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Roberta Ziparo (AMSE)

Publié le 22 mai 2019 Mis à jour le 28 mai 2019
Le 28 mai 2019 De 12:30 à 14:00
Pôle Tertiaire - Site La Rotonde - 26 avenue Léon Blum - 63000 Clermont-Ferrand
Salle 210

Séminaire recherche

Sweet child of mine: Income, health and inequality

co-auteurs : Nicolas Berman et Lorenzo Rotunno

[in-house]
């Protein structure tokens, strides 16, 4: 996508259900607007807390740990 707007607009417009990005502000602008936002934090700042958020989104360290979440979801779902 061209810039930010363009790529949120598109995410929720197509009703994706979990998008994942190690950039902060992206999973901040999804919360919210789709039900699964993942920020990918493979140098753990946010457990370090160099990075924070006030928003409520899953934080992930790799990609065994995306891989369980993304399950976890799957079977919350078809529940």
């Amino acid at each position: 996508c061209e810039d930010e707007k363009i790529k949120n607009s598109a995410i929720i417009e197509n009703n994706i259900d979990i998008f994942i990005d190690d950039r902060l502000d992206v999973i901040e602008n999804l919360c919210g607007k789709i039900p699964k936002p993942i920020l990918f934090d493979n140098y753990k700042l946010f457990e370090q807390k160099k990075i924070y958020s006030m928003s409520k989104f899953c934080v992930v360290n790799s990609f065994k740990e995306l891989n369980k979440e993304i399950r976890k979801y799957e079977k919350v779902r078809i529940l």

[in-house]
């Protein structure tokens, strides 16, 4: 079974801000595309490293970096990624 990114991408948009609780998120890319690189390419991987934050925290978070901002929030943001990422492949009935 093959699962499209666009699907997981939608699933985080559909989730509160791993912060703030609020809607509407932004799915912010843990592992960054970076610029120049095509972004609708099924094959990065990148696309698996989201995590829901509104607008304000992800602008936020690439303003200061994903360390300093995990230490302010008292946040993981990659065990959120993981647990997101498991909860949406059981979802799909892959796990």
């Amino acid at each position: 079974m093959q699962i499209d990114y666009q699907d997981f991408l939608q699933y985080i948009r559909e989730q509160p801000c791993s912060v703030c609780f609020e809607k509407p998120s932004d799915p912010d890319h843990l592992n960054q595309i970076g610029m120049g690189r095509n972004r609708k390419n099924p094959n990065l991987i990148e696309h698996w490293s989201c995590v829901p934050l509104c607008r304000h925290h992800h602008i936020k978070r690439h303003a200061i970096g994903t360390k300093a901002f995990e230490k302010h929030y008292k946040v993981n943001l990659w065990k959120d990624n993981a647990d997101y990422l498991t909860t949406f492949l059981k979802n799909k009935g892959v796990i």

We study the effect of income shocks on child health and strategic investment across siblings using data on more than 1 million children from multiple waves of the Demographic and Health Survey (DHS) spanning 52 developing countries. We identify income shocks using information on the variation of the world prices of locally produced commodities from 1960 to 2016. We find that (i) temporary income shocks in utero and in the first year of life positively aect survival, anthropometric indicators and long-term health investment up to five years after the shock; (ii) households allocate more resources to children born in good times relative to their siblings. This within-household reallocation has important implications for child health inequality. In regressions at the regional level, health disparities across siblings are found to be larger when children are exposed to higher crop prices."

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